By Dermot Connolly
While plans move forward to relocate the Pieta replica statue now in St. Adalbert Church over objections by some parishioners, Chicago Roman Catholic Archdiocese officials are refuting rumors about demolishing the historic Pilsen church as soon as the statue is moved.
The archdiocese closed St. Adalbert, at 1650 W. 17th St., in 2019 and merged the parish with St. Paul Parish, at 2127 W. 22nd Pl., as part of the Renew My Church program. Since then, parishioners and church and City officials have been at odds over the 2.1-acre St. Adalbert property, which also includes a rectory, convent, school, and parking lot.
Polish immigrants founded the parish in 1874, and the current church building dates to 1912. Ald. Byron Sigcho-Lopez (25th Ward) has sided with the Polish and Hispanic parishioners and residents of the surrounding Pilsen neighborhood, who have expressed concern the archdiocese will sell the land to a developer to build luxury condos on the site, gentrifying the area and making it too expensive for current neighborhood residents. Sigcho-Lopez maintains Mayor Lori Lightfoot has erred by getting involved personally in a local issue and taking steps to thwart his efforts to downzone the property to usable only as public space.
Archdiocese officials have said downzoning would devalue private property unfairly, and the alderman and mayor publicly argued about the issue at a City Council meeting in May.
Since then, the hottest issue for community organizations such as the St. Adalbert Spanish and Polish Rosary Group is the archdiocese’s plan to remove St. Adalbert’s Pieta statue, a replica of Leonardo Da Vinci’s sculpture in St. Peter’s Basilica in Vatican City. Officials want to move the replica to St. Paul’s Church so people can view it; currently nobody can enjoy the statue because St. Adalbert is closed. The rosary group wants to see St. Adalbert’s reopened and raised the alarm when workers began removing exterior bricks from a church wall in October to get to the statue attached to the other side.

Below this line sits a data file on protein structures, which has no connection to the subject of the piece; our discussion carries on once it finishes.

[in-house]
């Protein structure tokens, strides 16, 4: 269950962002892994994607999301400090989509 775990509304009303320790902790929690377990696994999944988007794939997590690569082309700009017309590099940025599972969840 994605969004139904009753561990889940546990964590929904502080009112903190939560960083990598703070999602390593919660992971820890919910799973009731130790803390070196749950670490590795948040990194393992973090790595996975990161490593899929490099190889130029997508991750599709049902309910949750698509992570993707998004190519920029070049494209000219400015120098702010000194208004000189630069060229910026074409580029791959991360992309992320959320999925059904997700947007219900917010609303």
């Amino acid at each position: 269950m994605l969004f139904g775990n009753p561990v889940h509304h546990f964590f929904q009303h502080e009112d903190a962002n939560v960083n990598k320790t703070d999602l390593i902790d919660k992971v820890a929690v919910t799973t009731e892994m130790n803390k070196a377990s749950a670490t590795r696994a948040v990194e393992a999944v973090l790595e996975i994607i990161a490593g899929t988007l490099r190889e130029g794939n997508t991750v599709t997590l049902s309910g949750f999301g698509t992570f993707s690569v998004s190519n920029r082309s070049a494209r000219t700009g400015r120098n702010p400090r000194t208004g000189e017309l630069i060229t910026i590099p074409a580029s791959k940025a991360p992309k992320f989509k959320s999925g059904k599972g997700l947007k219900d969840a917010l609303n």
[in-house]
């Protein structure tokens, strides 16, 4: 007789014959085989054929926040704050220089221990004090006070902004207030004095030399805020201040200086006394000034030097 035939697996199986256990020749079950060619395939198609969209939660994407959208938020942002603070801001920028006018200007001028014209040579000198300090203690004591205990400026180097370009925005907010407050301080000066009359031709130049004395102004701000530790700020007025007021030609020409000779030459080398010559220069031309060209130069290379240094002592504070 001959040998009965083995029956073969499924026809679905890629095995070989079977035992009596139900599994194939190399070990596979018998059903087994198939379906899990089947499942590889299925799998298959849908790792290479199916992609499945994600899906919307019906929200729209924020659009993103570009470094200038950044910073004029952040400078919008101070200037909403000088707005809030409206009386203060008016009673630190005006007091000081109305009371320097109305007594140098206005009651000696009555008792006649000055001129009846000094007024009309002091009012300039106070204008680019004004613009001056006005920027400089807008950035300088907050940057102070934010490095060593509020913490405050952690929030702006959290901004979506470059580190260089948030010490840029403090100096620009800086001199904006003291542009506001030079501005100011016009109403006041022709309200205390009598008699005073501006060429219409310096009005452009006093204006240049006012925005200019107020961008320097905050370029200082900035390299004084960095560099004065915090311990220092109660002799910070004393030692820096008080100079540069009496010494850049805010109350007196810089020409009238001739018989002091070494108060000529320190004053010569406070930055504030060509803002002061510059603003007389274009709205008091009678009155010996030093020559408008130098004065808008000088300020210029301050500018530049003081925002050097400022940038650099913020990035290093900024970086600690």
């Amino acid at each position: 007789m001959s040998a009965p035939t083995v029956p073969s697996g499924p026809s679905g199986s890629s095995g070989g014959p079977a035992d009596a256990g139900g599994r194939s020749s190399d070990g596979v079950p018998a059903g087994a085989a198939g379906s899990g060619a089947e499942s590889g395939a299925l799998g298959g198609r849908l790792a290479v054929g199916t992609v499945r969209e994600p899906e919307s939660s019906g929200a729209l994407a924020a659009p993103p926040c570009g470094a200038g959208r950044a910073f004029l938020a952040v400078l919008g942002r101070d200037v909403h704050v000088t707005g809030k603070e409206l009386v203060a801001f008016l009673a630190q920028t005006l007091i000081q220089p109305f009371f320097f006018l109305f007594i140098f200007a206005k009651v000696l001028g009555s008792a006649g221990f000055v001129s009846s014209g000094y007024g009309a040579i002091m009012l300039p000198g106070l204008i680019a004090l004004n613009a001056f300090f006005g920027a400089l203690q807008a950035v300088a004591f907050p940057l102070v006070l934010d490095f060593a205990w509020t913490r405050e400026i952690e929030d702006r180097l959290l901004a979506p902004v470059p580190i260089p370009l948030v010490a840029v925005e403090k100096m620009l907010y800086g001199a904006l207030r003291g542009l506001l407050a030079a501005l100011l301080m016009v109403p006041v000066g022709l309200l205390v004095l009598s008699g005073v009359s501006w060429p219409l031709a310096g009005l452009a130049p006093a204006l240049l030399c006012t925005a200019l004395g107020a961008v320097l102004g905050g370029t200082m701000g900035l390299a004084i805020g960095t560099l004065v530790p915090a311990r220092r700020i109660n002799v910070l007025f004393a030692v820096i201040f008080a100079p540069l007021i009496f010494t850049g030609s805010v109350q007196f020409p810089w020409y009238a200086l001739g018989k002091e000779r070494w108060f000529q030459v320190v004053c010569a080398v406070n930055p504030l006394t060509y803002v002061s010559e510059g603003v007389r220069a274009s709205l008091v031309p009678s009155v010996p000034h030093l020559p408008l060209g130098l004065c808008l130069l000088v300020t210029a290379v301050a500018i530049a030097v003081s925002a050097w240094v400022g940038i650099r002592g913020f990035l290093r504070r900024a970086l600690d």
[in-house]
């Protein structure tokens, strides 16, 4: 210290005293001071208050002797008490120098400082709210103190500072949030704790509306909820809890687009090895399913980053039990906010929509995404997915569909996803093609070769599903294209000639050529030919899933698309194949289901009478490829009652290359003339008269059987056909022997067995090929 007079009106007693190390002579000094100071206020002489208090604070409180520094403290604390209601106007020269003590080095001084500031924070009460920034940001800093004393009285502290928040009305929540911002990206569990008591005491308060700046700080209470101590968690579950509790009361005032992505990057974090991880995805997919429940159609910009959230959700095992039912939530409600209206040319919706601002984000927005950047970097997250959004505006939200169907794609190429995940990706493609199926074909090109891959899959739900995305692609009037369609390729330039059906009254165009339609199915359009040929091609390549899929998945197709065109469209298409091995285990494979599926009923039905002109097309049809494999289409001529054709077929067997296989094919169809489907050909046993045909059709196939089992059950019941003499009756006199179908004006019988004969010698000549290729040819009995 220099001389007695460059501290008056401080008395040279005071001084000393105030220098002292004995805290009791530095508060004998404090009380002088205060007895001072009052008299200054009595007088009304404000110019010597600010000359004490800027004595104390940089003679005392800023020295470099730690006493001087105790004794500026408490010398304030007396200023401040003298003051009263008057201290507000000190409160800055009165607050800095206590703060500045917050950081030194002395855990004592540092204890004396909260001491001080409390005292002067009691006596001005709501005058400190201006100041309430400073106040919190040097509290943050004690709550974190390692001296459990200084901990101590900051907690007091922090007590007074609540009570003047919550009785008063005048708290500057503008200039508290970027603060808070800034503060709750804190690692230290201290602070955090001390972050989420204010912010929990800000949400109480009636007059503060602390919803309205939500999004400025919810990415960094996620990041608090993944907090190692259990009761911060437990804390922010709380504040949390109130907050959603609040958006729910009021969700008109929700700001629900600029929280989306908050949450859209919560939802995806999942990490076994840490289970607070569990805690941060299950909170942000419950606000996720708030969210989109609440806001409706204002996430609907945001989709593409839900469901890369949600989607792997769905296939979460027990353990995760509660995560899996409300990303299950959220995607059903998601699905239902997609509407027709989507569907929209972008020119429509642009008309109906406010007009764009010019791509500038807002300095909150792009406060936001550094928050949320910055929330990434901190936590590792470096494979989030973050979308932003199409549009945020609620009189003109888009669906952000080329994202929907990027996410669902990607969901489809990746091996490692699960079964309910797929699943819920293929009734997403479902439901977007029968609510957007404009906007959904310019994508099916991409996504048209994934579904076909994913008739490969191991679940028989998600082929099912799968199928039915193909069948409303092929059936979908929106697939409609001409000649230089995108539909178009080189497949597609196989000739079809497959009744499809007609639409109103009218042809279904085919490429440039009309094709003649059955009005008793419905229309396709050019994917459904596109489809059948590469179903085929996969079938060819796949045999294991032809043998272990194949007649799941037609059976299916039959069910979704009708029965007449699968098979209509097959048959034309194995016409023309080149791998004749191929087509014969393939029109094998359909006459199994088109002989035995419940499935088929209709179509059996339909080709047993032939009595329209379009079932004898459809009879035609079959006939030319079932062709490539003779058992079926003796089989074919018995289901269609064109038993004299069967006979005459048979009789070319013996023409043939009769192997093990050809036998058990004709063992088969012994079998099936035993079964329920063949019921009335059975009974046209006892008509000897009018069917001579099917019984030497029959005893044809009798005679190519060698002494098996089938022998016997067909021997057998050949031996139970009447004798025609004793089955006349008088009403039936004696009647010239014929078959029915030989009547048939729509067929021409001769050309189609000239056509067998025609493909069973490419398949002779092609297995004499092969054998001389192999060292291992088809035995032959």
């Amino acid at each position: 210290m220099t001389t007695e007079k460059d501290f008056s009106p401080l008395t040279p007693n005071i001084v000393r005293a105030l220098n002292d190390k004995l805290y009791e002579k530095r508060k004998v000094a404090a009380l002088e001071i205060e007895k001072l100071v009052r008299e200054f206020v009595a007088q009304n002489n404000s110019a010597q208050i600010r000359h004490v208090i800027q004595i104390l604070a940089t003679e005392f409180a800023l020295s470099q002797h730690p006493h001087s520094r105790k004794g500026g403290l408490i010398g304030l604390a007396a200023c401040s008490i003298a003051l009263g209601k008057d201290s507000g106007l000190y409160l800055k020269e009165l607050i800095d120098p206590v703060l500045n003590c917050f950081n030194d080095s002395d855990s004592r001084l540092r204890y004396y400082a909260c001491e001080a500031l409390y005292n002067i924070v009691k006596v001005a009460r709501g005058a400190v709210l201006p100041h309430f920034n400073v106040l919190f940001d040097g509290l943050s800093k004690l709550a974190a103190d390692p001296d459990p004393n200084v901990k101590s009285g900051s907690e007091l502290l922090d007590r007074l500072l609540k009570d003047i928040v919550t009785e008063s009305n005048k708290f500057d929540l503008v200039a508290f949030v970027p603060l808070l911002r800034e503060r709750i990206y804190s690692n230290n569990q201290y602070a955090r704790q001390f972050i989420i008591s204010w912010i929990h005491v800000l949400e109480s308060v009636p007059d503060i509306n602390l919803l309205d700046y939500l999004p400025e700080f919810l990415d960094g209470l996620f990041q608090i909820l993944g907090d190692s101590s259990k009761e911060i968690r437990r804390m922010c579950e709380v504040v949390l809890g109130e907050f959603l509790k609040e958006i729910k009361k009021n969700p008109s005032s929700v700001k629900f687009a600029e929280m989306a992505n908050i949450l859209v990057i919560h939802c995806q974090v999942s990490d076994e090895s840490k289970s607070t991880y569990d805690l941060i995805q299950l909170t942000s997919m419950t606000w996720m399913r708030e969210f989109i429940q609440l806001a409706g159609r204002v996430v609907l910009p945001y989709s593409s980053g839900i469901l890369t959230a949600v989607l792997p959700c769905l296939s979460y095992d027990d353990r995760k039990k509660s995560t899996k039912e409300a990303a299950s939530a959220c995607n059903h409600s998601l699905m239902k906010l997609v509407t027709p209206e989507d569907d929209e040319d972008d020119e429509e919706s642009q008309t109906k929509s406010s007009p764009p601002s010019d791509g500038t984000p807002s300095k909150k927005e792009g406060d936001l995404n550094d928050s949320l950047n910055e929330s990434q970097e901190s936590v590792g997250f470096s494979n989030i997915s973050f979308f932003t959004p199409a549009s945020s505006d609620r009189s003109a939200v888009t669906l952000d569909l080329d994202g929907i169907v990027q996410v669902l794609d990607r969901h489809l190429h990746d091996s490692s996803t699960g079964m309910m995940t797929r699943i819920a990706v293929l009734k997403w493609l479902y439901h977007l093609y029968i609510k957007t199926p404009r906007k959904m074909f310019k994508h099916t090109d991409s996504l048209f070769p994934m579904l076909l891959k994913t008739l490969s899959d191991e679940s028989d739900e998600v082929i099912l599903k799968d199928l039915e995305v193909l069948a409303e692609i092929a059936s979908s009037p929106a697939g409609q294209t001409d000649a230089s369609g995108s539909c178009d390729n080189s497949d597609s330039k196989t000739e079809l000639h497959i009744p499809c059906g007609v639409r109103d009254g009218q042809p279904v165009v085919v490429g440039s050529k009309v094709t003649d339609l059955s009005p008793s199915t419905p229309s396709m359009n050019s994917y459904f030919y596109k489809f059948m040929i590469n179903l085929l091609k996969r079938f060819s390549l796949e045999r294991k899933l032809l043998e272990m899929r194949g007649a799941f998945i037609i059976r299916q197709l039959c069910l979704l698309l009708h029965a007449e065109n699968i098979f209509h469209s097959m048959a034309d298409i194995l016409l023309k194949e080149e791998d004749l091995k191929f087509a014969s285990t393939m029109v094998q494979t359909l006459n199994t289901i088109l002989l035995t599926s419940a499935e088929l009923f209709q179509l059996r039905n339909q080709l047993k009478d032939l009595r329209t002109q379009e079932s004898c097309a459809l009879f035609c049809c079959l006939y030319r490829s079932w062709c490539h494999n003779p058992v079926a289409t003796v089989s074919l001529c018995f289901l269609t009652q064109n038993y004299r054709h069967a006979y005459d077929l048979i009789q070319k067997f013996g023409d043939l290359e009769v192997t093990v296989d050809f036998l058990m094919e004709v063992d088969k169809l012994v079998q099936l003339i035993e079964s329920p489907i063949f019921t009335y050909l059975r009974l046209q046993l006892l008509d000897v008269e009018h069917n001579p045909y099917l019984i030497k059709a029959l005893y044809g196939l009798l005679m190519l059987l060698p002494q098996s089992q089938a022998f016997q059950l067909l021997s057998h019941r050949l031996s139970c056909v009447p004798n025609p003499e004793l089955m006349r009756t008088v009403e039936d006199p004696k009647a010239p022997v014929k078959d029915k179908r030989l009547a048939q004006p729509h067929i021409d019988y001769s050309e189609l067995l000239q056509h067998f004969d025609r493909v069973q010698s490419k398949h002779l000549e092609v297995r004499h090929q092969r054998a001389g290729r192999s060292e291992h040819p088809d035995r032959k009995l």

That first removal attempt stalled because St. Paul’s Church, which is handling the move, did not have the correct permits. Now that St. Paul’s has obtained proper permits, the rosary group fears removal is imminent. The bilingual group prays every Friday outside St. Adalbert and monitors goings-on at the church, holding events such as a press conference in City Hall following a City Council meeting in November to call attention to the situation.
Responding to reports of a planned Nov. 16 removal, the group gathered outside St. Adalbert’s that morning. Rumors circulated that officials would demolish the church as soon as St. Paul’s removes the statue, but archdiocese officials strongly refute that.
“The church property is up for sale, so it won’t be demolished before it is sold,” an archdiocese spokesperson told Gazette Chicago in mid-November. “The sale is being handled by St. Paul’s. We are just assisting them, such as helping get the proper permits.